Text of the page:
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Week One

Sharing links

David Potts who is a PhD student in the Archaeological Computing Research Group at Southampton has extracted the links that were shared on the platform in the first few weeks. We will update this list to help you to build your own reference collections of supplementary material. Add the end of the course we will archive these links to and to make them more accessible. Continue reading →

Cross-referencing my thesis to the course

Amphora burial I provided a link to my PhD thesis early on in the course in Week One on the Find of the Week – amphora sherds from Leptis Magna step. In addition to this step I thought you might be interested to follow through from other steps to my thesis and vice versa. The “direct links” *should* take you to specific pages in the thesis, but the behaviour varies according to your device and setup. You can access the whole thesis in any case from the reference below. Continue reading →

Roman Mediterranean Shipping

Roman Ship at Anchor (c) Julian Whitewright Some of the learners on the course have requested more information about the types of ships in the Roman Mediterranean. The diverse ships and boats at Portus itself would have ranged from giant long-distance merchant ships, through vessels engaged in coastal trade, to small fishing boats capable of travelling only a few miles. In addition, there would have been many different types of vessel present, dedicated to the service of the port itself. Continue reading →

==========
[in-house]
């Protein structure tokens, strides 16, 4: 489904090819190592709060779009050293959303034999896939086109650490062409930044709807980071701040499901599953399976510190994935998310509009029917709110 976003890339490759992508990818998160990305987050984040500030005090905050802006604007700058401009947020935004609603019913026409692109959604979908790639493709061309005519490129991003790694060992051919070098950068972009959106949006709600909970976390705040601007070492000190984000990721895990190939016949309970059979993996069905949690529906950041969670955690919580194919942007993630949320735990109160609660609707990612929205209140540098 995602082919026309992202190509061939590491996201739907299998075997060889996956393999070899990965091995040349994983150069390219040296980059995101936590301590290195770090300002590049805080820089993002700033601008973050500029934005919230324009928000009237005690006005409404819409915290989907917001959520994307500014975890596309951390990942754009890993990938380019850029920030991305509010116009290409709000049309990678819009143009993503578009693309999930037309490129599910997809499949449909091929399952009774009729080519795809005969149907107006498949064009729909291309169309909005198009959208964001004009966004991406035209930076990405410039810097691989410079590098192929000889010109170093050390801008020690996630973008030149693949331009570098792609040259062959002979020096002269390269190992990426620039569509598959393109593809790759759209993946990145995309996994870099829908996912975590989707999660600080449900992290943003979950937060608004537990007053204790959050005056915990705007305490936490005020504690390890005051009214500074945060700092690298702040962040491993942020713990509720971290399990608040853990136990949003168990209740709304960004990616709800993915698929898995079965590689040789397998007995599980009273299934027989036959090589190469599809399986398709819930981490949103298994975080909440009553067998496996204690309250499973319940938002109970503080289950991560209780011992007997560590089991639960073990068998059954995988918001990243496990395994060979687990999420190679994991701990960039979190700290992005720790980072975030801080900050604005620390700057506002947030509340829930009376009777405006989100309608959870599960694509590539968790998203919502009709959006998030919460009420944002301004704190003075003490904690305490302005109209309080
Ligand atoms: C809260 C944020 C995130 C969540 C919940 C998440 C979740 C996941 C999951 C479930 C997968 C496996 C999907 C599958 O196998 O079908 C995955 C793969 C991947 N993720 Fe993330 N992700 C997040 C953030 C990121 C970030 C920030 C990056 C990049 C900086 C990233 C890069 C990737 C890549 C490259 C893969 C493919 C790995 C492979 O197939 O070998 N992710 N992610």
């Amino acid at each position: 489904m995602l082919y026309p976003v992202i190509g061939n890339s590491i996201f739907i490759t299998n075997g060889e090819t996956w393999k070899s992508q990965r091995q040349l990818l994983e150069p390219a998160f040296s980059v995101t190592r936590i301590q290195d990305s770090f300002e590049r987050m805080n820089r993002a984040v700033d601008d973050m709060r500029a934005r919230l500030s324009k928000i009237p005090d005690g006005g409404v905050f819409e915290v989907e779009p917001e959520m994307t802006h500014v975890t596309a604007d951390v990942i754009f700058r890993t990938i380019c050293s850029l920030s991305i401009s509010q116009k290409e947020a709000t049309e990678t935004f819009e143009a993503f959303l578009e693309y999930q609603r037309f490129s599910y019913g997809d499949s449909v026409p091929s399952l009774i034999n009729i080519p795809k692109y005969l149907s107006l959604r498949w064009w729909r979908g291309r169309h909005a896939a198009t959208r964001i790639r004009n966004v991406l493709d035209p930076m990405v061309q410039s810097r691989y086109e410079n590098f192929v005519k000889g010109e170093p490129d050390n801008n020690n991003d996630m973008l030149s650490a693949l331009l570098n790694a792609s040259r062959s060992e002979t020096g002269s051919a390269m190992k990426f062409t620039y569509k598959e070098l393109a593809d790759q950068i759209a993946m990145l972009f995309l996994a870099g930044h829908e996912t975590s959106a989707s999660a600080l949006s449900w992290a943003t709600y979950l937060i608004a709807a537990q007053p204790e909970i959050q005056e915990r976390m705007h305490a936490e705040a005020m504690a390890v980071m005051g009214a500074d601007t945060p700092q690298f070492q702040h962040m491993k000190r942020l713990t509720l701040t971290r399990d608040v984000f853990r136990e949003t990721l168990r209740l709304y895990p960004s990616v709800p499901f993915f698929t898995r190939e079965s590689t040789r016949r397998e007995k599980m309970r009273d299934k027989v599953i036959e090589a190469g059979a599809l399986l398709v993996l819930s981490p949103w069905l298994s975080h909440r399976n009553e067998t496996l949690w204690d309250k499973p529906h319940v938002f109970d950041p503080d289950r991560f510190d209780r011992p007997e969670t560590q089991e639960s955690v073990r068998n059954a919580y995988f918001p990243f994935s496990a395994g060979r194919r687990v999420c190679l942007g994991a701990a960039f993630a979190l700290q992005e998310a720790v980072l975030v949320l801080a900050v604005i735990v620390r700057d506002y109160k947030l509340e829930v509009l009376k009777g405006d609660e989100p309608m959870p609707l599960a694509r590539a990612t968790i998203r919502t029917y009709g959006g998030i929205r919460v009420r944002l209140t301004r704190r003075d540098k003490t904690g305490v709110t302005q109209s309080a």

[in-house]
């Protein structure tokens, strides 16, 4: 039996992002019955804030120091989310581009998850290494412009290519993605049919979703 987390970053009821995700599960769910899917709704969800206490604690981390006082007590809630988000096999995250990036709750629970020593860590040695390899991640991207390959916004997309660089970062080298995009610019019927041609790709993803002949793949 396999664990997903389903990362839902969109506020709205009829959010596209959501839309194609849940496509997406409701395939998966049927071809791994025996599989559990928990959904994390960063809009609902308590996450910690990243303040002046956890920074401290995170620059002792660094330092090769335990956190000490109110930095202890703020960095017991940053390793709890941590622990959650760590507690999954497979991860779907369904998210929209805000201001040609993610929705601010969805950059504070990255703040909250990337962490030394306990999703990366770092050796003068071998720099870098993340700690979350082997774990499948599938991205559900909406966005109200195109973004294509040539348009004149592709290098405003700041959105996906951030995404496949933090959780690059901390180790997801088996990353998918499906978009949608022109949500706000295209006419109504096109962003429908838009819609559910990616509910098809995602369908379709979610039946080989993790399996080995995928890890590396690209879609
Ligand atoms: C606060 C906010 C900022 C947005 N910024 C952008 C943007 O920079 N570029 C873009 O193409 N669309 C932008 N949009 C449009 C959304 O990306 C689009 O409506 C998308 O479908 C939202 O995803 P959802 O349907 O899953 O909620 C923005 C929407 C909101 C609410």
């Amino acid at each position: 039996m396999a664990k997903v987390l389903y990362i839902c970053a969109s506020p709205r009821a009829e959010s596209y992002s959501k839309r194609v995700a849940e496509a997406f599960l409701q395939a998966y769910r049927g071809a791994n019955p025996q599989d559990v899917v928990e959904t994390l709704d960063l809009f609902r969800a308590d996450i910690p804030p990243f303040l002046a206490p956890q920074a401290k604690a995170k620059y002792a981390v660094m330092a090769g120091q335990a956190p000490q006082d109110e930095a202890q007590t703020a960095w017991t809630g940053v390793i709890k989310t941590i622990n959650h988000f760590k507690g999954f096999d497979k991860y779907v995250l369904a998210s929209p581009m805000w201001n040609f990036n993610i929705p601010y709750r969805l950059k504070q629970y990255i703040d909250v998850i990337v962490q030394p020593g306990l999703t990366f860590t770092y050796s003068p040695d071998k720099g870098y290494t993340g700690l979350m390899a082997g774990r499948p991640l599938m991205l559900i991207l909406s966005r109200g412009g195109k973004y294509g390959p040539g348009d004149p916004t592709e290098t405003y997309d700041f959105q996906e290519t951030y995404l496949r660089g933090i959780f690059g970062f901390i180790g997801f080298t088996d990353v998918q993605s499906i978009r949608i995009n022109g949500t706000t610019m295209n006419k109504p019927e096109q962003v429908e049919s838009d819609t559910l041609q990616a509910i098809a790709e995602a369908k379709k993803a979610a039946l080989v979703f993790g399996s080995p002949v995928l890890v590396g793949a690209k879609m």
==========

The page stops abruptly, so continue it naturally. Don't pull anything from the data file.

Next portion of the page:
Roman ships at Portus

In response to queries from learners I thought I would provide some additional information about evidence for the Roman ships at Portus. We can expect the basins and canals at Portus to have been crowded with hundreds of commercial ships and boats; one recent estimate, for example, suggests that c. 1800 sea-going ships may have anchored in the Trajanic basin each year. Continue reading →

Week one – imagining the Claudian port

Rose surveying on site; an experienced archaeologist who uses art as another means to explore archaeological process and data. Photo: Hembo Pagi It has been a fantastic first week for us all involved in the course. Above all, we have been so grateful for the depth and breadth of comments, and for your enthusiasm for the course. If you are reading this and haven’t yet signed up then please do – there is still time to join in the conversations from week one and move on to week two. Continue reading →

Welcome to Week One – the Port of Claudius

Frame from one of Simon Keay’s videos filmed at Portus last summer The course has just now become available! We have been working on this for a while now so it is good to be able to share the course with you properly. As you will now see the course is structured thematically, temporally and spatially. Each week we will discuss archaeological methods, object types, and also theoretical concerns. Continue reading →